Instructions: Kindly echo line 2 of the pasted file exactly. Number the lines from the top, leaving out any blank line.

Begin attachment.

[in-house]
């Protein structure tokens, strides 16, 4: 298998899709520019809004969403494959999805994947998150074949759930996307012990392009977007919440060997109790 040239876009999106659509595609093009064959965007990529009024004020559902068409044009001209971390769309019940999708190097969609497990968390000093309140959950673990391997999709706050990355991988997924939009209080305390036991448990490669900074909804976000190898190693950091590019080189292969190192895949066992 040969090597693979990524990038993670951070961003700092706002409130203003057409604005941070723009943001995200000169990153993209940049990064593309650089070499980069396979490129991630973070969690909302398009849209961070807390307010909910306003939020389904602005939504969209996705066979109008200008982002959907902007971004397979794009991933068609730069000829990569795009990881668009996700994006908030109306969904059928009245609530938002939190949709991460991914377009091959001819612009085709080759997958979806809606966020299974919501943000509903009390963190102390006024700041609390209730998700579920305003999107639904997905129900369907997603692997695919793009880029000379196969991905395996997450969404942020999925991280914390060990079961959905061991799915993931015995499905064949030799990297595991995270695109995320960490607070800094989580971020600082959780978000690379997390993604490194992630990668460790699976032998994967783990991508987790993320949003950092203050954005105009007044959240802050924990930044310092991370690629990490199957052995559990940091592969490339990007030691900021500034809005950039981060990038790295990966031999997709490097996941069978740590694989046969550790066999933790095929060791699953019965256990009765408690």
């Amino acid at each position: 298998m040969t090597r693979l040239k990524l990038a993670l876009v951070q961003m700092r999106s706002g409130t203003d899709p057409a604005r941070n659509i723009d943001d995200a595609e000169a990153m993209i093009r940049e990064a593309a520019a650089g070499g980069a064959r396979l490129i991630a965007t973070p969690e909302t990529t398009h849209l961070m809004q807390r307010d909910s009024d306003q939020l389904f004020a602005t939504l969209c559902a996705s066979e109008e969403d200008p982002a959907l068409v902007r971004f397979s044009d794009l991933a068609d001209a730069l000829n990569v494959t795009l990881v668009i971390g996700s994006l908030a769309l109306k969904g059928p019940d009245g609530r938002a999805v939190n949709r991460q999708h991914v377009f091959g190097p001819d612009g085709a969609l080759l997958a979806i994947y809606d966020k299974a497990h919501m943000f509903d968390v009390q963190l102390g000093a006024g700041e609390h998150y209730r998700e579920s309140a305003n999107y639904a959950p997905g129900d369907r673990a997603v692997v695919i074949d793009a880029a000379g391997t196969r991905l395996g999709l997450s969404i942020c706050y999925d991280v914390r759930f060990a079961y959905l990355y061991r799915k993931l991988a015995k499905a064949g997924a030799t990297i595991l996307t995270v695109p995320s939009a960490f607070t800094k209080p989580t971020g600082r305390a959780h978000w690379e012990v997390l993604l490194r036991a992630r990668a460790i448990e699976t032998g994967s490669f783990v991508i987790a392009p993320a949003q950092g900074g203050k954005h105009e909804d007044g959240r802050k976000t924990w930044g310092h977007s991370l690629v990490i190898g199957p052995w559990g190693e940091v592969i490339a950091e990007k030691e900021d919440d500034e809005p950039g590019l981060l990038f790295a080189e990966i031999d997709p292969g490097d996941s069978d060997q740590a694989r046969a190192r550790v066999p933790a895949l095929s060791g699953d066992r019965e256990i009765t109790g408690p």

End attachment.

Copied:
């Protein structure tokens, strides 16, 4: 298998899709520019809004969403494959999805994947998150074949759930996307012990392009977007919440060997109790 040239876009999106659509595609093009064959965007990529009024004020559902068409044009001209971390769309019940999708190097969609497990968390000093309140959950673990391997999709706050990355991988997924939009209080305390036991448990490669900074909804976000190898190693950091590019080189292969190192895949066992 040969090597693979990524990038993670951070961003700092706002409130203003057409604005941070723009943001995200000169990153993209940049990064593309650089070499980069396979490129991630973070969690909302398009849209961070807390307010909910306003939020389904602005939504969209996705066979109008200008982002959907902007971004397979794009991933068609730069000829990569795009990881668009996700994006908030109306969904059928009245609530938002939190949709991460991914377009091959001819612009085709080759997958979806809606966020299974919501943000509903009390963190102390006024700041609390209730998700579920305003999107639904997905129900369907997603692997695919793009880029000379196969991905395996997450969404942020999925991280914390060990079961959905061991799915993931015995499905064949030799990297595991995270695109995320960490607070800094989580971020600082959780978000690379997390993604490194992630990668460790699976032998994967783990991508987790993320949003950092203050954005105009007044959240802050924990930044310092991370690629990490199957052995559990940091592969490339990007030691900021500034809005950039981060990038790295990966031999997709490097996941069978740590694989046969550790066999933790095929060791699953019965256990009765408690």